Profundal Habitat

The same series of gill-nets were used to sample the fish inhabiting the profundal at 200 m depth, both in Shine and Martin (1988) and in subsequent sampling. The nets were set with their lead-line resting on the bottom sediment. Occasionally, additional gill-nets or fyke-nets were added (Figure 2b). More nets were deployed during the five dates in 1991 (396 m2) than during the seven dates in 1988 (35-135 m2), which gave a better success rate and fewer occasions with zero catches.

For comparative purposes a gill-net series, consisting of both the Greer and the 0.5 m high and 200 m long nets, combined with a series of fyke-nets, were set in Loch Morar in August 1992 for two days at a depth of 275 m, but with no fish caught.

Littoral Habitat

During May-June 1992, another technique was employed to sample littoral fish during the day and night. An R.H.U.L. beach seine-net, 15 m long and 2.5 m deep with 1.0 cm mesh size, was laid parallel to the shore-line and about 15-20 m out into the water. After setting the net, the two ends of the net were pulled gently, symmetrically and quietly by rope. Particular attention was paid to the lead-line in order that it be pulled close to the bottom. The area sampled per haul was calculated according to Kubecka and Bohm (1991) to be 80 m2 for beaches near Brachla (29th/30th May 1992) and 117 m2 at Dores Beach (6th/7th June 1992). In all, fourteen hauls were taken and all 272 fish caught were released within fifteen minutes of capture, after measurement and removal of scales for ageing.

Results and Discussion

The same seven species of fish were recorded for Loch Ness during this period of sampling as were recorded by Shine and Martin (1988). This is the same number as given by Maitland and his colleagues (Maitland, 1981), who included Pike Esox lucius, but not Minnows Phoxinus phoxinus which were first recorded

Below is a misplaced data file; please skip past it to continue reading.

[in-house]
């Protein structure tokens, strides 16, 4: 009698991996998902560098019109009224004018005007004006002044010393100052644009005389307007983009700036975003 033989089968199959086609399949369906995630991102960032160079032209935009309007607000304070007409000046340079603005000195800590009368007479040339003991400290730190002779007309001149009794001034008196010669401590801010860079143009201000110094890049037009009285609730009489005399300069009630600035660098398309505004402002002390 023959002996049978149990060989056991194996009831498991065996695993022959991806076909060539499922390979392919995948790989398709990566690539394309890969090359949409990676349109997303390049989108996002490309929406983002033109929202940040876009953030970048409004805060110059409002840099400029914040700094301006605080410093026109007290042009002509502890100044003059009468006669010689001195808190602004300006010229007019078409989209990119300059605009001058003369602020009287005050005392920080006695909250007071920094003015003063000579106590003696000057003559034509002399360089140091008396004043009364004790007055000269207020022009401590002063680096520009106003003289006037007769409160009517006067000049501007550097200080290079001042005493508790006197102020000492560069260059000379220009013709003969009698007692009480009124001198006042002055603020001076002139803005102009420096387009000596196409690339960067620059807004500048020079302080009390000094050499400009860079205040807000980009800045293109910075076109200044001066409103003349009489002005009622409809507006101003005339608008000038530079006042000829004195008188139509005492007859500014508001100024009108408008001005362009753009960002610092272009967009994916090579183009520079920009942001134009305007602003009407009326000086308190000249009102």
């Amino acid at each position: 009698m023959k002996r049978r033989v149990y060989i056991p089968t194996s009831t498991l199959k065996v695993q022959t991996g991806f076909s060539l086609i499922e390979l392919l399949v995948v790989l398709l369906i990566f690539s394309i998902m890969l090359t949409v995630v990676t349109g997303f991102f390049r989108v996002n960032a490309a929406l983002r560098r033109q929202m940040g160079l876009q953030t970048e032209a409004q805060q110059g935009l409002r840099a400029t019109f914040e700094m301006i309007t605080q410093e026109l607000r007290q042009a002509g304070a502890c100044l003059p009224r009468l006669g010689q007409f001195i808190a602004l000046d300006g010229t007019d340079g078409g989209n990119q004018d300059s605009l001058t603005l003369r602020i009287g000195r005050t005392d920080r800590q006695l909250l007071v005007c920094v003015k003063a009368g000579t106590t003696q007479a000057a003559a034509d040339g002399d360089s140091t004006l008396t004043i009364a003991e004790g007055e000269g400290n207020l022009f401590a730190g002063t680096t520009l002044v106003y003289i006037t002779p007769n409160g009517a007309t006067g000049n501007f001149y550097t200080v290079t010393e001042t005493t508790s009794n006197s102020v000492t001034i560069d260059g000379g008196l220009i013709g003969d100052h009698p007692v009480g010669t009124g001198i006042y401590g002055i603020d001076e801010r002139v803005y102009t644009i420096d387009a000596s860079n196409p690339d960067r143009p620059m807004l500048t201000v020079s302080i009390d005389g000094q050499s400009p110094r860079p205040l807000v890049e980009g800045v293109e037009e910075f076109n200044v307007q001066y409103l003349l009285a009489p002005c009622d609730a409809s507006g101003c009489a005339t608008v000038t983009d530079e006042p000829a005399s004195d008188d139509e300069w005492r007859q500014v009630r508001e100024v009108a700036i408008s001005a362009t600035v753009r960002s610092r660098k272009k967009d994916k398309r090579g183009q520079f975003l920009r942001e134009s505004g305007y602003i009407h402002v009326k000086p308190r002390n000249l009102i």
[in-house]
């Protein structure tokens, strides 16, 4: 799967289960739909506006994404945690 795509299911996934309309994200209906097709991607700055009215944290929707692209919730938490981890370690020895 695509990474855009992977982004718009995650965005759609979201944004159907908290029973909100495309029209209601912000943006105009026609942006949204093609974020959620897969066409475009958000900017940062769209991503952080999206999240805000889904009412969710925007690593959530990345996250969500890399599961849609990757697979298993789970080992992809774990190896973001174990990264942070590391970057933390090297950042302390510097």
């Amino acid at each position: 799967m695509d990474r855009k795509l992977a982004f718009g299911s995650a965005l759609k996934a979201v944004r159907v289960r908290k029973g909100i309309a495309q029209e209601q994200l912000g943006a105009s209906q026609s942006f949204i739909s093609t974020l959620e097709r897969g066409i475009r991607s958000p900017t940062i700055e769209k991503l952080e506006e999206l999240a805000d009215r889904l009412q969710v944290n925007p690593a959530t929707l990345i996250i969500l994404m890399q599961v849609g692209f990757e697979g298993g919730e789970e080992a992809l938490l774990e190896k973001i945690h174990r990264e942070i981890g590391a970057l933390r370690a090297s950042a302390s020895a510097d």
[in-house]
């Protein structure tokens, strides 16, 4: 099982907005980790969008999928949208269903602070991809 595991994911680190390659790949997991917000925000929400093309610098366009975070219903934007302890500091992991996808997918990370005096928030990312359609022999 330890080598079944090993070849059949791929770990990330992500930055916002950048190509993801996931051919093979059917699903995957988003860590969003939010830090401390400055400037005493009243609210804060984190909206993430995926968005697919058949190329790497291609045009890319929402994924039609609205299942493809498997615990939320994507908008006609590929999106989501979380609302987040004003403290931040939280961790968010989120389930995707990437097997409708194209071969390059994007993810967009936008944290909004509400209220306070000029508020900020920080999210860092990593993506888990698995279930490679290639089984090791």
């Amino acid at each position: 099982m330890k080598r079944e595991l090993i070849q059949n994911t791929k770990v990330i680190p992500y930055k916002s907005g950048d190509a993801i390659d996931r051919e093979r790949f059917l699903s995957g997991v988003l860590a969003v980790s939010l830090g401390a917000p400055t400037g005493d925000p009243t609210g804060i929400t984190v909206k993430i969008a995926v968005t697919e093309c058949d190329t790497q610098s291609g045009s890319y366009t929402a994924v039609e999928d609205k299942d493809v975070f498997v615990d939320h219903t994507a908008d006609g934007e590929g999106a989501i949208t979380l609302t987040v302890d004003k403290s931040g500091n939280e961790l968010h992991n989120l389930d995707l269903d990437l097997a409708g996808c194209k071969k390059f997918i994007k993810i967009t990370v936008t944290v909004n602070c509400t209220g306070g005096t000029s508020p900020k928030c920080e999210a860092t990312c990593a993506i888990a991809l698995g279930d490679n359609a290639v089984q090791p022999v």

Vol 105, The Scottish Naturalist: Fish Habitats in Loch Ness p244

for Loch Ness in 1985-87 (Shine and Martin, 1988). Pike were not captured during the period 1988-92, although some were caught in the sublittoral in previous years. Maitland (1981) also identified his lamprey as the Brook Lamprey Lampetra planeri.

Pelagial Habitat

The numbers and sizes of fish species caught by the various collecting methods are given in Table 1. During fifteen deployments between July and September 1991, the L.N.M.P. gill-nets suspended at about 20-30 m depth caught 33 Charr Salvelinus alpinus and a few Brown Trout Salmo trutta. There were two size classes of Charr, with modal lengths of 16 cm and 26-27 cm. All were adults, with 24 females and ten males. The average catch per unit effort was 2.0 fish per 24-hour exposure.

In October, when the R.H.U.L. gill-netting (1,080 m2) was left fishing between 20 and 30 m depth for four days, there was a large catch of 17 Charr, ten of which were juveniles (<12 cm fork length), and 23 adult Brown Trout up to 2.0 kg in weight, ten of which were Ferox Trout. It seemed likely that the Trout were attracted to the captive Charr, since some Trout were trapped within inches of the Charr, some of which had been chewed. Fewer fish, and only Charr of a similar size range, were caught during a 24-hour exposure of the same nets at the same site in May 1992. Most of these Charr were adults, and some were mature - one female with large eggs in the ovary and one male with large testes.

Both fish catches by the D.A.F.S. vessel using a mid-water trawl in the South Basin are intriguing on two counts. Both the August 1988 and the November 1992 trawling collected both Three-spined Sticklebacks Gasterosteus aculeatus and very small Charr from the full pelagial in waters down to 30 m depth. The collection of as many as 50 Sticklebacks in November 1992 is a surprising record, which should be investigated further because of its implications for acoustic studies (Kubecka, Duncan and Butterworth, 1993). Both D.A.F.S. trawl hauls captured large numbers of Charr, some of which were the smallest Charr (lengths of 3.0, 4.5 and 5.0 cm) so far recorded from Loch Ness, or indeed, as far as we are aware, from the pelagic of any Scottish loch.

Mr. R.B. Greer of D.A.F.S. identified these Charr as young but not larval fish, as might be expected if Loch Ness Charr spawn in the loch in late October/early November. Moreover, larval Charr were not collected in the plankton during